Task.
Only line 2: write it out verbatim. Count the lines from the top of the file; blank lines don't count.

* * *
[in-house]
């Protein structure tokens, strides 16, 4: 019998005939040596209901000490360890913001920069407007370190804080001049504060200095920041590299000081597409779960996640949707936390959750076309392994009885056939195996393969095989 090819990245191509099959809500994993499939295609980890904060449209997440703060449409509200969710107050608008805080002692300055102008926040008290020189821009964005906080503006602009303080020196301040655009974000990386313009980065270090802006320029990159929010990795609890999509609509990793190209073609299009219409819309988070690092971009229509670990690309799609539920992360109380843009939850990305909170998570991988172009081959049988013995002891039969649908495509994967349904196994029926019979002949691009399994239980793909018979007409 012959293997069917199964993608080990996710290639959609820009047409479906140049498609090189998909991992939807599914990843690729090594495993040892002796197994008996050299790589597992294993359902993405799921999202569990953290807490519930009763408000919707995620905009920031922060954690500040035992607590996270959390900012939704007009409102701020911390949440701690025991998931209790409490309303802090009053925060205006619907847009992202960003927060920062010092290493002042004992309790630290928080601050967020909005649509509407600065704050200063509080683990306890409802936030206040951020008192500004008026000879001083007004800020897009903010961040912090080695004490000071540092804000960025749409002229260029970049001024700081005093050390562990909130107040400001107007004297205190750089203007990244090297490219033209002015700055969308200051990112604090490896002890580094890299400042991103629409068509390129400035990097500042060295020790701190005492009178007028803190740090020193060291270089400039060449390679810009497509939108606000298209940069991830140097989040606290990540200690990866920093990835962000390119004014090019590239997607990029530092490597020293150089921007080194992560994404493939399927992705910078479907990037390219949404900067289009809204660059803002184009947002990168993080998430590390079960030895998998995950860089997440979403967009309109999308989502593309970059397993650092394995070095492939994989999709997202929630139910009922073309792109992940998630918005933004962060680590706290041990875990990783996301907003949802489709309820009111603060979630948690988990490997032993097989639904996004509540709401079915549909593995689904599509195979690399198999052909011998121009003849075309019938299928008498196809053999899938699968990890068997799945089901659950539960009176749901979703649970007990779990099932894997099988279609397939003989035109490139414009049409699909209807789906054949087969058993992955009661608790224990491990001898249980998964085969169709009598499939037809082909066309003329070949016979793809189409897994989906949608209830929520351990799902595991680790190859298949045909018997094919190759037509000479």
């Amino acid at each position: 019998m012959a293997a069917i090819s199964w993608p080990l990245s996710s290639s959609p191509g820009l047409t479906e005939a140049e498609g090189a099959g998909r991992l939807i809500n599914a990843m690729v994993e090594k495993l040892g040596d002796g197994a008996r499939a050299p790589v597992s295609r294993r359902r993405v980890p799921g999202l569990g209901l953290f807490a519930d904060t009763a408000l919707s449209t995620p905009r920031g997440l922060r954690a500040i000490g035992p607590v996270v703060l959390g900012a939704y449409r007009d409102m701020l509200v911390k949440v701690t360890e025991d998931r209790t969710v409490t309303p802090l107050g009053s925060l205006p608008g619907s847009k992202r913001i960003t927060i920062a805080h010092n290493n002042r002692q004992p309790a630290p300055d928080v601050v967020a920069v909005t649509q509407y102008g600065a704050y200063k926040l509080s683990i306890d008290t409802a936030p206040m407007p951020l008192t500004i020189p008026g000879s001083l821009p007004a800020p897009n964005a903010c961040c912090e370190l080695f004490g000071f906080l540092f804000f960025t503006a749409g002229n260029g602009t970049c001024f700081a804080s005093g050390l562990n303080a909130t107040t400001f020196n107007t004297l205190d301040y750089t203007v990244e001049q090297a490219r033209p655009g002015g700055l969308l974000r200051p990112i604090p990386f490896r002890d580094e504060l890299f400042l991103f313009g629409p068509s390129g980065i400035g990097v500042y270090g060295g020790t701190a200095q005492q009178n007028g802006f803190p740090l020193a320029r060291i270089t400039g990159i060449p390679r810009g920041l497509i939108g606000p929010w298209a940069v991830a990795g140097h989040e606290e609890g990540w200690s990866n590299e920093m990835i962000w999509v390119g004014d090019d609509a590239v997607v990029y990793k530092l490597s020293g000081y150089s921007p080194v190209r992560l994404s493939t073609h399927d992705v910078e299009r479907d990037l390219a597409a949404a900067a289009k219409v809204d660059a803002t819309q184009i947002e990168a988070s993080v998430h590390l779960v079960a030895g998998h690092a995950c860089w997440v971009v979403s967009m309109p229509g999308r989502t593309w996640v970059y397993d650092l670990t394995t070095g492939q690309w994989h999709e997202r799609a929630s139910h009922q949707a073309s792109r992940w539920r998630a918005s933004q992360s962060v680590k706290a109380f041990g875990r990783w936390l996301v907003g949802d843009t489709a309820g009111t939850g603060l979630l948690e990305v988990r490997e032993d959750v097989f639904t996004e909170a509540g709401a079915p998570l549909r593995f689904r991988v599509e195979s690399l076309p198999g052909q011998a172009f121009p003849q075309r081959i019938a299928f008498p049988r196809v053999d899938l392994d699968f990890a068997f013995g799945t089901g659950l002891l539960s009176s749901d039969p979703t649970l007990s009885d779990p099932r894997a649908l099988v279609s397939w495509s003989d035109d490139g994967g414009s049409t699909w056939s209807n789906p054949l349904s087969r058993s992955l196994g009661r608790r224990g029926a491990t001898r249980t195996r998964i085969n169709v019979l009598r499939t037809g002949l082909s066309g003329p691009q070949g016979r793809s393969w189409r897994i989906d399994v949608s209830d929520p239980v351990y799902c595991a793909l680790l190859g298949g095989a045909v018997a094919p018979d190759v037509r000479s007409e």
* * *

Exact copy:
């Protein structure tokens, strides 16, 4: 019998005939040596209901000490360890913001920069407007370190804080001049504060200095920041590299000081597409779960996640949707936390959750076309392994009885056939195996393969095989 090819990245191509099959809500994993499939295609980890904060449209997440703060449409509200969710107050608008805080002692300055102008926040008290020189821009964005906080503006602009303080020196301040655009974000990386313009980065270090802006320029990159929010990795609890999509609509990793190209073609299009219409819309988070690092971009229509670990690309799609539920992360109380843009939850990305909170998570991988172009081959049988013995002891039969649908495509994967349904196994029926019979002949691009399994239980793909018979007409 012959293997069917199964993608080990996710290639959609820009047409479906140049498609090189998909991992939807599914990843690729090594495993040892002796197994008996050299790589597992294993359902993405799921999202569990953290807490519930009763408000919707995620905009920031922060954690500040035992607590996270959390900012939704007009409102701020911390949440701690025991998931209790409490309303802090009053925060205006619907847009992202960003927060920062010092290493002042004992309790630290928080601050967020909005649509509407600065704050200063509080683990306890409802936030206040951020008192500004008026000879001083007004800020897009903010961040912090080695004490000071540092804000960025749409002229260029970049001024700081005093050390562990909130107040400001107007004297205190750089203007990244090297490219033209002015700055969308200051990112604090490896002890580094890299400042991103629409068509390129400035990097500042060295020790701190005492009178007028803190740090020193060291270089400039060449390679810009497509939108606000298209940069991830140097989040606290990540200690990866920093990835962000390119004014090019590239997607990029530092490597020293150089921007080194992560994404493939399927992705910078479907990037390219949404900067289009809204660059803002184009947002990168993080998430590390079960030895998998995950860089997440979403967009309109999308989502593309970059397993650092394995070095492939994989999709997202929630139910009922073309792109992940998630918005933004962060680590706290041990875990990783996301907003949802489709309820009111603060979630948690988990490997032993097989639904996004509540709401079915549909593995689904599509195979690399198999052909011998121009003849075309019938299928008498196809053999899938699968990890068997799945089901659950539960009176749901979703649970007990779990099932894997099988279609397939003989035109490139414009049409699909209807789906054949087969058993992955009661608790224990491990001898249980998964085969169709009598499939037809082909066309003329070949016979793809189409897994989906949608209830929520351990799902595991680790190859298949045909018997094919190759037509000479």